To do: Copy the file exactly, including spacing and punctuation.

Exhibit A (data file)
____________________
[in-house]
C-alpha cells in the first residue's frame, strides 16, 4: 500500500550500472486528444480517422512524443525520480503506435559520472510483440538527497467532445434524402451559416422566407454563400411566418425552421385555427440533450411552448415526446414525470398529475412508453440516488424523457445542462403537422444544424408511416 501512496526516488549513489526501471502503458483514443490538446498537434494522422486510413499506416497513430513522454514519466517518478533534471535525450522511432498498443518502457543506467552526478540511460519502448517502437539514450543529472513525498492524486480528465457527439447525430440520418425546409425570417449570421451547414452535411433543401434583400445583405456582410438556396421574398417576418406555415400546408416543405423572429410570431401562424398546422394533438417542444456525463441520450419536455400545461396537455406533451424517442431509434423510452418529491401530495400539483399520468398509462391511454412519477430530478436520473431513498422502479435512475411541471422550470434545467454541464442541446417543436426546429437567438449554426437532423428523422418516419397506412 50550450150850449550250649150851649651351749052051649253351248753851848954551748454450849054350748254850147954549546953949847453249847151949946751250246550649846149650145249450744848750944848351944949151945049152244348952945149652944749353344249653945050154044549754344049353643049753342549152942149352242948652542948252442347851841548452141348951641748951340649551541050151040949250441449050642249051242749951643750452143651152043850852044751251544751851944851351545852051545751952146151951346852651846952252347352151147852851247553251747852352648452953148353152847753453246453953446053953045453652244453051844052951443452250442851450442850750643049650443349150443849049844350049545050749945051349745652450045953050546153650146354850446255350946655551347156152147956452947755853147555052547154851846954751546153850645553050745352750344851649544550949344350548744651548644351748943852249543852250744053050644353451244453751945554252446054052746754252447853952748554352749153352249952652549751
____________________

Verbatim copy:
[in-house]
C-alpha cells in the first residue's frame, strides 16, 4: 500500500550500472486528444480517422512524443525520480503506435559520472510483440538527497467532445434524402451559416422566407454563400411566418425552421385555427440533450411552448415526446414525470398529475412508453440516488424523457445542462403537422444544424408511416 501512496526516488549513489526501471502503458483514443490538446498537434494522422486510413499506416497513430513522454514519466517518478533534471535525450522511432498498443518502457543506467552526478540511460519502448517502437539514450543529472513525498492524486480528465457527439447525430440520418425546409425570417449570421451547414452535411433543401434583400445583405456582410438556396421574398417576418406555415400546408416543405423572429410570431401562424398546422394533438417542444456525463441520450419536455400545461396537455406533451424517442431509434423510452418529491401530495400539483399520468398509462391511454412519477430530478436520473431513498422502479435512475411541471422550470434545467454541464442541446417543436426546429437567438449554426437532423428523422418516419397506412 50550450150850449550250649150851649651351749052051649253351248753851848954551748454450849054350748254850147954549546953949847453249847151949946751250246550649846149650145249450744848750944848351944949151945049152244348952945149652944749353344249653945050154044549754344049353643049753342549152942149352242948652542948252442347851841548452141348951641748951340649551541050151040949250441449050642249051242749951643750452143651152043850852044751251544751851944851351545852051545751952146151951346852651846952252347352151147852851247553251747852352648452953148353152847753453246453953446053953045453652244453051844052951443452250442851450442850750643049650443349150443849049844350049545050749945051349745652450045953050546153650146354850446255350946655551347156152147956452947755853147555052547154851846954751546153850645553050745352750344851649544550949344350548744651548644351748943852249543852250744053050644353451244453751945554252446054052746754252447853952748554352749153352249952652549751